Growth and Value: What’s the Difference?

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While the majority of American investors understand the importance of diversifying across growth and value investments, few are able to achieve a passing grade on a test of their knowledge of the differences between the two, according to a new American Century Investments survey.
Growth and Value: What’s the Difference?
While the majority of American investors understand the importance of diversifying across growth and value investments, few are able to achieve a passing grade on a test of their knowledge of the differences between the two, according to a new American Century Investments survey.

Test your knowledge with the Growth & Value IQ quiz below:

1. Which best describes a growth stock?

a) Stock that offers guaranteed rate of growth tied to consumer price index.

b) Stock in a company specializing in agriculture, lumber, landscaping, and other organic products.

c) A stock in a company demonstrating better than average profit and earnings gains.

d) All of the above.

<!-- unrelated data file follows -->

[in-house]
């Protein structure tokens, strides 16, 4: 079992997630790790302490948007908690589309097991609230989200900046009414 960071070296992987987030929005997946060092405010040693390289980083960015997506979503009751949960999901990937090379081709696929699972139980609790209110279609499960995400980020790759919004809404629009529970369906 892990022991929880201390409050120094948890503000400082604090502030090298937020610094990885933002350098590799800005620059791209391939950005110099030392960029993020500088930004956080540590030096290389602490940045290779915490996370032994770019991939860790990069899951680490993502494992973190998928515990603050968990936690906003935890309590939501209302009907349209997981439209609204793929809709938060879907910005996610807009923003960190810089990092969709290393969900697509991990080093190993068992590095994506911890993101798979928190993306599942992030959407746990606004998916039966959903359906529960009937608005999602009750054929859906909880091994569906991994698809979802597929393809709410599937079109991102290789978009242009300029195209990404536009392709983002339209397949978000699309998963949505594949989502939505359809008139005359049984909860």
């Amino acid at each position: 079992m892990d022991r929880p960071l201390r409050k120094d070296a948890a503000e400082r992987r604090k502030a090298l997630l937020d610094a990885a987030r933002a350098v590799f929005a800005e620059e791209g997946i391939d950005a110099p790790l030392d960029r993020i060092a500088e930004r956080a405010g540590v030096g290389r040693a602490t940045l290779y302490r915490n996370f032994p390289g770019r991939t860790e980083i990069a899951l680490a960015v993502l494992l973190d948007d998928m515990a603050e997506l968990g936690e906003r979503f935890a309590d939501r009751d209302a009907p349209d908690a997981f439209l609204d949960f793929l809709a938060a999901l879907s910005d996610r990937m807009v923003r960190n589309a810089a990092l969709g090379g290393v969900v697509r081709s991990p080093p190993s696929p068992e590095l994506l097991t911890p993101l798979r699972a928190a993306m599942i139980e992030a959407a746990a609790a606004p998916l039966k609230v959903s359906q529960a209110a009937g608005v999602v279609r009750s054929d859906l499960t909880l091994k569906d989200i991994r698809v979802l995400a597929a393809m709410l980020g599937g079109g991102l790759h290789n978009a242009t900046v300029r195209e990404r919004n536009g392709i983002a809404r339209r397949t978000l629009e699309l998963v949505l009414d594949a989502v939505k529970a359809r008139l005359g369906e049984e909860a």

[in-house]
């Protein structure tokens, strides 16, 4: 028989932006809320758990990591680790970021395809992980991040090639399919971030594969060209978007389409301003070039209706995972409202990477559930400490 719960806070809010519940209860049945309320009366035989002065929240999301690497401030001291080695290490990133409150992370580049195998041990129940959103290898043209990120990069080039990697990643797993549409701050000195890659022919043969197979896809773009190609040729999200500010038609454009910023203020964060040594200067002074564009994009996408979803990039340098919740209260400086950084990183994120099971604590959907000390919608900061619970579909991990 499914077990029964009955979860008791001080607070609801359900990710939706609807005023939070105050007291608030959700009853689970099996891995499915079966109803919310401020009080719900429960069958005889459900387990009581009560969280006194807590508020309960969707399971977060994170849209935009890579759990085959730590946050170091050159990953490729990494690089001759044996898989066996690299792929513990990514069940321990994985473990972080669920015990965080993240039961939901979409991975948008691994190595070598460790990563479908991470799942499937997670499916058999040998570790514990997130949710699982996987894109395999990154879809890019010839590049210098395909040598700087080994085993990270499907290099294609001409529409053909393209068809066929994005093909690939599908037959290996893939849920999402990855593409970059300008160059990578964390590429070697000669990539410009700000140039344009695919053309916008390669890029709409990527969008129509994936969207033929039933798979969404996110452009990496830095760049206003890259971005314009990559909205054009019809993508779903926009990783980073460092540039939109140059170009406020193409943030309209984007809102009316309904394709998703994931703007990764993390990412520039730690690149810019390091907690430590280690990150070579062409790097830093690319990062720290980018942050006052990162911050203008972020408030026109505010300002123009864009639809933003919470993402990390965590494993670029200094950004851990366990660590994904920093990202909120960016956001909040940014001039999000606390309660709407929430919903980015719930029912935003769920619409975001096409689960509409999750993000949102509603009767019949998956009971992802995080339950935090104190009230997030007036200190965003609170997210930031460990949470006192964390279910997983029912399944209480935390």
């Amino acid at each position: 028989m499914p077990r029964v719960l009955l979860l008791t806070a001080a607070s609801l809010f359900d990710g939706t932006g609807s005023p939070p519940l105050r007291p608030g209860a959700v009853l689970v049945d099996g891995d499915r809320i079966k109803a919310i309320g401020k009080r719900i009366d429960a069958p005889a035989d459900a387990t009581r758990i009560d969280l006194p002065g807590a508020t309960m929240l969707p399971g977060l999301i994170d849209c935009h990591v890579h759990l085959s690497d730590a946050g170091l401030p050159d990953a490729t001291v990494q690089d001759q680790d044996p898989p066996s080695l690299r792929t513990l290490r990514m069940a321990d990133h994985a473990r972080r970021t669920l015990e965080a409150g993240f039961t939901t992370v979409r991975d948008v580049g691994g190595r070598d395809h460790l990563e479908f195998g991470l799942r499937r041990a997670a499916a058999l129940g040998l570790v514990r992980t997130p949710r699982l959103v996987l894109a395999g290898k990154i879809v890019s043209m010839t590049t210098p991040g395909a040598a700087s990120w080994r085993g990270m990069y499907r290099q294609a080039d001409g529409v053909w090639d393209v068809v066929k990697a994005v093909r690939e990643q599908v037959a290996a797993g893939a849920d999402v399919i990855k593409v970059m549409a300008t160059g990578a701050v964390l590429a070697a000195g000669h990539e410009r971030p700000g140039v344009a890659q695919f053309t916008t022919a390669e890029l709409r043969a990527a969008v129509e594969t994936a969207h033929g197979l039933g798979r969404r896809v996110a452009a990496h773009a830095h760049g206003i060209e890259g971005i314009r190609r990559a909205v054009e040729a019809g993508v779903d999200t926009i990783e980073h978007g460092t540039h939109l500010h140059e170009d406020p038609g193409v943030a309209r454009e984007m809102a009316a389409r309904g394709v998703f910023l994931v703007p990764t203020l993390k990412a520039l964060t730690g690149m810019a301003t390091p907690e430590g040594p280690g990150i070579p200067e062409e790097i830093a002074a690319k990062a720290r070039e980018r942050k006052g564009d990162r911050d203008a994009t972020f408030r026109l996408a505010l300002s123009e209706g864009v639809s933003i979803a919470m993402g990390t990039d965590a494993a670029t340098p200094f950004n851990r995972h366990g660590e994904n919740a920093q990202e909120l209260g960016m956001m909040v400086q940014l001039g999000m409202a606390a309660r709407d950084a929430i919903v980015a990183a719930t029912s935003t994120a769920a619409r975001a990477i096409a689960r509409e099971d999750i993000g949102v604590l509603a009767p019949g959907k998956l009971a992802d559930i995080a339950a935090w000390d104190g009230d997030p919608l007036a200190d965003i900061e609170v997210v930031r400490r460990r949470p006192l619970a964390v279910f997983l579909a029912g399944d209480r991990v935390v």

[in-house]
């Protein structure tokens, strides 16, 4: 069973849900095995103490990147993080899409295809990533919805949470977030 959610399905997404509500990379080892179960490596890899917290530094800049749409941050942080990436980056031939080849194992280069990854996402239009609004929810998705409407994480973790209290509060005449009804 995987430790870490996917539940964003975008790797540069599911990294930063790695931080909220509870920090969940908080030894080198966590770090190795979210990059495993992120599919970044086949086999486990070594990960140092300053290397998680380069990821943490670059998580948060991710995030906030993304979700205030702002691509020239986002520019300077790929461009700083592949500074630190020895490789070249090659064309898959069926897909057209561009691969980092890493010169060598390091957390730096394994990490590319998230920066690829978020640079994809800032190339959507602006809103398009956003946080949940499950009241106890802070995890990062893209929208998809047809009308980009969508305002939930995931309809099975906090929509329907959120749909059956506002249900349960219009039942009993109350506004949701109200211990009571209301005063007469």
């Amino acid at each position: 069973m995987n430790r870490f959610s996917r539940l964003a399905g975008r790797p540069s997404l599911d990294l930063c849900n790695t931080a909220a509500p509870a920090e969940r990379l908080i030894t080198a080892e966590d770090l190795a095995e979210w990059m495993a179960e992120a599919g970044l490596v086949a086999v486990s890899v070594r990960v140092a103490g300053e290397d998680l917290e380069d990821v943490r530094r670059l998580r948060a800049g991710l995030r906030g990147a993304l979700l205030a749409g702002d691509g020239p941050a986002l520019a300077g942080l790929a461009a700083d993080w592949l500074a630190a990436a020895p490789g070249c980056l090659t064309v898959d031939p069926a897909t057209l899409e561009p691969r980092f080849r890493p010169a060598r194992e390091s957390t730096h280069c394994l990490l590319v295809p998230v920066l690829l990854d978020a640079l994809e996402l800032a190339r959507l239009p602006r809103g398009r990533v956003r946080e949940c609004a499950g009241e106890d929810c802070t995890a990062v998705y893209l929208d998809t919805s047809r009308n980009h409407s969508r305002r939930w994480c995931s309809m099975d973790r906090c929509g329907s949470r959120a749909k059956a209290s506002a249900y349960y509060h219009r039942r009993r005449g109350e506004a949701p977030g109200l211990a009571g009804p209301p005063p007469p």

2. Which best describes a value stock?

a) Stock in fast-growing company specializing in high-value, low-cost products, like a discount retailer.

b) Stock in a company specializing in valuable goods, like precious metals and jewelry.

c) Stock that has a low price-to-book ratio.

d) All of the above.

3. Which statement is true?

a) Value stocks outperformed growth stocks between 1927 and 2001.

b) Smaller company value stocks outperformed larger company value stocks between 1927 and 2001.

c) Maintaining a portfolio with a combination of growth and value stocks generally is considered a prudent investment approach.

d) All of the above.

4. During periods of strong economic expansion, which fund generally performs better?

a) Growth.

b) Value.

c) Neither.

d) Both.

5. Generally speaking, value funds outpaced growth funds in 2000 and 2001.

a) True.

b) False.

6. Generally speaking, growth funds outpaced value funds during the 1990s.

a) True.

b) False.

7. Which type of fund is more likely to invest in stocks paying a significant dividend?

a) Growth.

b) Value.

c) Neither.

d) Both.

8. Higher price-to-earnings ratios normally would be associated with stocks in which type of mutual fund?

a) Growth.

b) Value.

c) Neither.

d) Both.

9. What kind of stock is described in this example: “Established baked-goods company with strong balance sheet and good cash flow experiencing temporary drop in reaction to changes in senior management.”

a) Growth.

b) Value.

c) Neither.

10. What kind of stock is described in this example: “Software company, enjoying steady sales increases, is in the process of rolling out an eagerly anticipated update to a popular software application.”

a) Growth.

b) Value.

c) Neither.

Key: 1(c); 2(c); 3(d); 4(a); 5(a); 6(a); 7(b); 8(a); 9(b); 10(a). – NU

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Chasing Value Versus Growth